October 20th, 2008

Dance Culture in the Age of YouTube

Since Curm asked some good questions on my previous post about dance video and music culture, it seems I should share my abstract for the presentation I’ll be giving at this weekend’s annual meeting of the Society for Ethnomusicology, which follows from a similar curiosity (my own) about how current circumstances relate to historical patterns — not to mention how we might go about researching such matters.

If I can get my ish together, I hope to make a video for this one too —

Music, Dance, and Ethnomusicology in the Age of YouTube

By one recent estimate, YouTube consumed as much bandwidth in 2007 as
the entire Internet in 2000. That’s a staggering figure, but what
should be of special interest to ethnomusicologists is that so much of
this activity is suffused with music. Indeed, the most viewed videos
on YouTube are, far and away, musically mediated. Regional and
(trans)national dance crazes have proliferated thanks to the site, and
it might be said that YouTube bears witness to more individual and
collective musical activity than any other single repository. It
perhaps goes without saying that music drives video culture. But in a
moment when it may be more accurate to measure a song’s popularity by
its personalized instances on YouTube, we might well ask: Is music
culture being driven by video? What are the implications of this
shift? With regard to impact on musical practice, what are the
prevailing modes of representation (of self and other) on YouTube? As
researchers, how do we navigate the inherent technological barriers,
multimedia dimensions, intensely mediated identities, sophomoric
comment threads, and privacy issues? Might YouTube users’
self-representation practices provide any models? Do avatars cast
shadows in the field? Considering several examples, with particular
reference to rise of do-it-yourself dance videos, this paper considers
various implications of the advent of online video for music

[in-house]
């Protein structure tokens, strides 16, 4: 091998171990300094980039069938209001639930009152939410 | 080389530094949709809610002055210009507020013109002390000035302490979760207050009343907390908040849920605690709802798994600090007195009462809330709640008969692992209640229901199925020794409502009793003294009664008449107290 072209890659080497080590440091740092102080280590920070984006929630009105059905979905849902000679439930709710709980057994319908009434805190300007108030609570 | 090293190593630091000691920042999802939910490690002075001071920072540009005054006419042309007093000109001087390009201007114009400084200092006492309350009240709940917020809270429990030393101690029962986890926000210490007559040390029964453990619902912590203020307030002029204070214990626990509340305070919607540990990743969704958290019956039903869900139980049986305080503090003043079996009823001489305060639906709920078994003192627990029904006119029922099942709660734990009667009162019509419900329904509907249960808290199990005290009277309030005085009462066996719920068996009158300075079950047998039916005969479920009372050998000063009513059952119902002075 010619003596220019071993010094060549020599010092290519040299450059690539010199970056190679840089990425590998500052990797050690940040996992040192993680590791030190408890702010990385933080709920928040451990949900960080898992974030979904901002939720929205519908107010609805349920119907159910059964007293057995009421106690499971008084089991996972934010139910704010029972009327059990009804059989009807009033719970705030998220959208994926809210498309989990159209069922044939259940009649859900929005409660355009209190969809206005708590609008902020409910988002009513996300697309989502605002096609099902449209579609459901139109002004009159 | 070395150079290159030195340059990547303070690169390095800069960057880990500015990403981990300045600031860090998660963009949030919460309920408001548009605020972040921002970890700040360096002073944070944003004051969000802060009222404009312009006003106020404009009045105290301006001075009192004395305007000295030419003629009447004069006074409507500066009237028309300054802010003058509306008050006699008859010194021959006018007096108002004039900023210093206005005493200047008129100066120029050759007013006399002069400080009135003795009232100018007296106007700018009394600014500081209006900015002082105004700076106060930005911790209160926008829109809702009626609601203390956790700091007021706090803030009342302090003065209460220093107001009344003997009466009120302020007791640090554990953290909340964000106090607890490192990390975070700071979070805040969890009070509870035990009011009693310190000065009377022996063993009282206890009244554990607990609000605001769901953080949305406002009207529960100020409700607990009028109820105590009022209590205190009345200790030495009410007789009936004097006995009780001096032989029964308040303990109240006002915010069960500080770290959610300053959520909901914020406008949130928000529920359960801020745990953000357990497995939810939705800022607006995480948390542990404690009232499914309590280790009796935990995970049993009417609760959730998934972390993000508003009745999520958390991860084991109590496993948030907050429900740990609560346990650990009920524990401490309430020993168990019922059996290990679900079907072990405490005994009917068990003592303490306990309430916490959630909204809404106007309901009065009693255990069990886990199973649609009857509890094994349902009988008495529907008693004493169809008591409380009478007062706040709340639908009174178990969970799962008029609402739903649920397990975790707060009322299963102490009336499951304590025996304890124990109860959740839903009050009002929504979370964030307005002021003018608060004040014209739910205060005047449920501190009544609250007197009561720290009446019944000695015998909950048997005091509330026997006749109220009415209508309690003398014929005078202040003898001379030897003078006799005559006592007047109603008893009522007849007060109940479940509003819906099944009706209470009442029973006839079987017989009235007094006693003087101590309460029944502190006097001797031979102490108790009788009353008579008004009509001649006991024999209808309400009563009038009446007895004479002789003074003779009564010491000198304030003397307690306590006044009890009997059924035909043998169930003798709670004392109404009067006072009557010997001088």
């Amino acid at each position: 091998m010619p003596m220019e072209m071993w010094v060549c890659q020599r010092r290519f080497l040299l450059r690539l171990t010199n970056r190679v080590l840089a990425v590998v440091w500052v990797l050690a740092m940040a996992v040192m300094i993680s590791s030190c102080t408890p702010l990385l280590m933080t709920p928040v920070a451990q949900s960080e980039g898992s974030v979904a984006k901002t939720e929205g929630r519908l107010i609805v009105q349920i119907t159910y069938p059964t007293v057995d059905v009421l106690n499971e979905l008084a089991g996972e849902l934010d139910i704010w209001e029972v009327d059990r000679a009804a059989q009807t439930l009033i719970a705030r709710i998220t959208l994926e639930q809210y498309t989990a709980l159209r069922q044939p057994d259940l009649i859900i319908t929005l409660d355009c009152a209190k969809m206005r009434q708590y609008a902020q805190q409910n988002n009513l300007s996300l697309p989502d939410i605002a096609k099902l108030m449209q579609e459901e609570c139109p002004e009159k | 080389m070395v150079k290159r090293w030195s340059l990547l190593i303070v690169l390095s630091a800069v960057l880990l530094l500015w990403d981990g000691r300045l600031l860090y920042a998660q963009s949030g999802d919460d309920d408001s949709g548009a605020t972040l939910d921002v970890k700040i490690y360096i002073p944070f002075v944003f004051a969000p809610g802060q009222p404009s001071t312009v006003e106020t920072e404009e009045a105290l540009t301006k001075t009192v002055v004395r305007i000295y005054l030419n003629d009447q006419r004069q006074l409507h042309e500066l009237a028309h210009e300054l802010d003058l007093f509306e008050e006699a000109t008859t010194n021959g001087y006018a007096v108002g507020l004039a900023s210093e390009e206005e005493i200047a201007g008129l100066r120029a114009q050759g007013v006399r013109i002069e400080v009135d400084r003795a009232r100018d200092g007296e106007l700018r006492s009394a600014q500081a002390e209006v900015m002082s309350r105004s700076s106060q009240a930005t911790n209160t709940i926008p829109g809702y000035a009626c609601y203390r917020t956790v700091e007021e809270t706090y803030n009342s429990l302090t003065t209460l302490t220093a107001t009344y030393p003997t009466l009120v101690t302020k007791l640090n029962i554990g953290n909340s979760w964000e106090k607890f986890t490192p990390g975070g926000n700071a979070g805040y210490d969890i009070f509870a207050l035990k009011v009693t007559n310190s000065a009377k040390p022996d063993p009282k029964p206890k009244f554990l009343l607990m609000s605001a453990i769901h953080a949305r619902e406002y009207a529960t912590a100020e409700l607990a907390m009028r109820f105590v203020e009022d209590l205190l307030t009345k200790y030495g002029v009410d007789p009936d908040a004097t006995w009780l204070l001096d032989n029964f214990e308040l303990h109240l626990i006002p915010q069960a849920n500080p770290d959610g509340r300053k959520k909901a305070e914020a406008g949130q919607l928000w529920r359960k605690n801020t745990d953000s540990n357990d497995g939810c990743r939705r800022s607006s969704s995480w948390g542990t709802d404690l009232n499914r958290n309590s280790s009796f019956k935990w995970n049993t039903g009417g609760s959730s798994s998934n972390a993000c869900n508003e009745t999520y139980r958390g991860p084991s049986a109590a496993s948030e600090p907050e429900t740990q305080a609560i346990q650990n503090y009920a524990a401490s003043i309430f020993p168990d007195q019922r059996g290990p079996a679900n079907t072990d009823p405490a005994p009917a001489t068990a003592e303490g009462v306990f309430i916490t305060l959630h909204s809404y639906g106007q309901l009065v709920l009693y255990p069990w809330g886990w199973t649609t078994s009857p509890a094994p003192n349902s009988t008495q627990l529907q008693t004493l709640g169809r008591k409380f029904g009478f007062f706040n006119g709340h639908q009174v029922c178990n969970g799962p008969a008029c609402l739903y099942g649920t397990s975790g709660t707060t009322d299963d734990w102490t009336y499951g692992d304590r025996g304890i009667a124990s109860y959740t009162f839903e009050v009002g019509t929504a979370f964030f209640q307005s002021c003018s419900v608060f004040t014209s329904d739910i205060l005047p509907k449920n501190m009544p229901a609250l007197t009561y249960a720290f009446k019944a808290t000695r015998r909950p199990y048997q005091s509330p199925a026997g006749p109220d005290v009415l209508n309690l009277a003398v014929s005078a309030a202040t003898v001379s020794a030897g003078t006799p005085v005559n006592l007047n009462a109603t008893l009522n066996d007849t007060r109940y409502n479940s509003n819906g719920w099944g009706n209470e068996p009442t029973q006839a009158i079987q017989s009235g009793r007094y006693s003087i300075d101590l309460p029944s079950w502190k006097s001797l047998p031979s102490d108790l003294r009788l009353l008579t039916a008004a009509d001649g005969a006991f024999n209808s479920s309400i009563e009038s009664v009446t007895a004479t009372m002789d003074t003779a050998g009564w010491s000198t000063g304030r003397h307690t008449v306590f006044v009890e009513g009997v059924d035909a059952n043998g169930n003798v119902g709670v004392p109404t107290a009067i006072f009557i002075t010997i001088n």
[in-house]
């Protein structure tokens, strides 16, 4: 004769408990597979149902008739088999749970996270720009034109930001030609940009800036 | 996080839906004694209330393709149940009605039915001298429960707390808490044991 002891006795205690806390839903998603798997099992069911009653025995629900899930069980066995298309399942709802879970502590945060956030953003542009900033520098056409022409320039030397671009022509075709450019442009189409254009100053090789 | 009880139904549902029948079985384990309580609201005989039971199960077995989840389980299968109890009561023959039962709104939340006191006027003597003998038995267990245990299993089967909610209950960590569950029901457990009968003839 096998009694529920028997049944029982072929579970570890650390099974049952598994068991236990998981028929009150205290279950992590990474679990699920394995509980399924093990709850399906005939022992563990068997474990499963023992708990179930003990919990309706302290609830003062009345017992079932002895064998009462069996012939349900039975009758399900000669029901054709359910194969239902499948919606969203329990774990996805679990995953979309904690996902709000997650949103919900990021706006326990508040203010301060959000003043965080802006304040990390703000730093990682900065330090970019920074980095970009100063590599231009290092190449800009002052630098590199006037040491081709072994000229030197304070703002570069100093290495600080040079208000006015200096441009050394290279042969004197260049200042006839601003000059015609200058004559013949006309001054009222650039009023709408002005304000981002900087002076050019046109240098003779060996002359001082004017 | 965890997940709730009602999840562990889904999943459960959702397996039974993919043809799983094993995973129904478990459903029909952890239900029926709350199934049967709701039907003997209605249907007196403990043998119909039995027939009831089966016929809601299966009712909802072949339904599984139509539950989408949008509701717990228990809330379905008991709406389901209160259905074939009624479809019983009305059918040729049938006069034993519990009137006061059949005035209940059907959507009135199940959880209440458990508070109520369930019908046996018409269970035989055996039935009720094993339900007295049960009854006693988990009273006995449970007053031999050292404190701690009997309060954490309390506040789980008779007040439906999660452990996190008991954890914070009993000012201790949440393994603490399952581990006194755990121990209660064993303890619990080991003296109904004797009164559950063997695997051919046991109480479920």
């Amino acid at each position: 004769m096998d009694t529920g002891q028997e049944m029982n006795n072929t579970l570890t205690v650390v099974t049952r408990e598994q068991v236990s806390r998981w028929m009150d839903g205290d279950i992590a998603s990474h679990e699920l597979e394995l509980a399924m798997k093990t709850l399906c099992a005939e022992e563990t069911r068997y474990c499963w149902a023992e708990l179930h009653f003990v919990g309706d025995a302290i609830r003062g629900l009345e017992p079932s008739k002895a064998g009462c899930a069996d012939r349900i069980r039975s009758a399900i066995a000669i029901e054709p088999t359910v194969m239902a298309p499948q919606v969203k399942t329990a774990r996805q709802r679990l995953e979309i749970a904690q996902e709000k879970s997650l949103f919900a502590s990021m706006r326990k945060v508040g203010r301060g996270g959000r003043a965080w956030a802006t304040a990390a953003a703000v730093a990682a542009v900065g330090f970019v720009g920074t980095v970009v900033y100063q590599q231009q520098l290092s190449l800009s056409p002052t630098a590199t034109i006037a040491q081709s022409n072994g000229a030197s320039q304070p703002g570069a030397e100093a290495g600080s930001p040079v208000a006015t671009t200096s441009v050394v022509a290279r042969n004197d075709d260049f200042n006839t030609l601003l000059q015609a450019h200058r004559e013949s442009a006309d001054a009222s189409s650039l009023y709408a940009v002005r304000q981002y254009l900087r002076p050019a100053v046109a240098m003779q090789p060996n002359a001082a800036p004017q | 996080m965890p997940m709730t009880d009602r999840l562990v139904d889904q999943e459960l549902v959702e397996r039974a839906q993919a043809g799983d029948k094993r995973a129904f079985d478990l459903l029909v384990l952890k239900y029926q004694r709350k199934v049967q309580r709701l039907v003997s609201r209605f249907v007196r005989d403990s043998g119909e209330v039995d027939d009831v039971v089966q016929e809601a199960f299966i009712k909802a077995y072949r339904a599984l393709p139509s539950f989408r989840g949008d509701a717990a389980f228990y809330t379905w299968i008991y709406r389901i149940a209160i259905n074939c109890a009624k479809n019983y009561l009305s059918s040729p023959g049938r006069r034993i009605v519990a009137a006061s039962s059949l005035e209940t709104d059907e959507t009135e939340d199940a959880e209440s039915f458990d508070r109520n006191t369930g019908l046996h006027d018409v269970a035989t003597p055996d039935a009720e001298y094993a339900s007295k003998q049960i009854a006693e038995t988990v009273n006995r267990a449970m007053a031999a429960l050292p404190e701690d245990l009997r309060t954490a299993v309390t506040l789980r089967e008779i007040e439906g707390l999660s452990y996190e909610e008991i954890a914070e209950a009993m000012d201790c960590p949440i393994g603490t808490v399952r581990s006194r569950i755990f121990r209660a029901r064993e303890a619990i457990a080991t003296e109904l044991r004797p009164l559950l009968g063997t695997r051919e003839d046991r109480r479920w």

scholarship and music culture.

If anyone has any feedback wrt how one might begin attempting to put these recent developments into historical context, I’m all ears. It’s quite an interesting problem, I think: how do we compare the advent — nay, explosion? — of music/dance culture on the tubes with good ol’ meatspace/realtime music/dance culture? Obviously, they intertwine, but I think something profound is going on, and I’m not yet sure how to demonstrate that. Examples, sure, but comparisons?


  • 1. LMGM  |  October 21st, 2008 at 6:36 am

    “Do avatars cast shadows in the field?” Ha. Very referential, you.

    (Note to non ethnomusicology-nerds: there was an important book on fieldwork ethics called Shadows in the Field, edited by T. Cooley and G. Barz.)

  • 2. w&w  |  October 21st, 2008 at 7:39 am

    thought a couple ethnoids out there might catch that one =)

  • 3. John  |  October 21st, 2008 at 8:46 am

    Boring teaching observation: I used to use music samples when teaching. I had to have really good sound or it fell flat, but I could get people to listen. But I had to haul around a boom box to class and CDs. Now it’s all in iTunes and most classrooms have speakers, but the students don’t want just to hear the music anymore. They want to see the video. So they choose to view, even if it’s concert footage with bad sound and highly compressed video, rather than listen to superior sound without an image. Youtube killed the audio star?

  • 4. chewy  |  October 21st, 2008 at 9:37 am

    I don’t think this is just a ‘black music’ phenomenon though, will you be looking at other variations in your study?
    There are heaps of Tectoniks videos out there, mostly from France where it’s practiced on street corners.
    There is a Melbourne shuffle that you will see at any dance event there and I witnessed an organised park dance off one afternoon too.
    I am actually in the process of trying to compile a list of different regions dances, so am really looking forward to this study.

  • 5. w&w  |  October 21st, 2008 at 10:25 am

    Hey, Chewy, I don’t see anything in the above abstract that implies this is a “black thing.” Yes, my previous post on the subject was specifically concerned with African-American dance-video phenomena and black digital youth culture more generally, but this talk is definitely concerned with the much wider world of dance-music online video. Indeed, bringing in things like tektonik and shuffle and jumpstyle — all of which I plan to touch on — allows one (me!) to make a stronger argument about the degree to which dance/video are driving music on a global scale. (Even so, I think there’s an argument to be made, still, about the outsize influence and circulation of Af-Am dance memes. That’s not what I’m after here, however.)

    I’d love to see your list at some point — the sooner the better — for I know that I’m hardly going to be able to be comprehensive, esp given the space constraints of a 20-min presentation.


I'm a techno-musicologist, internet annotator, imagined community organizer.

I left my <3 in the digital global, but I reside in Cambridge, MA, where I'm from.

I represent like that.

wayne at wayneandwax dot com

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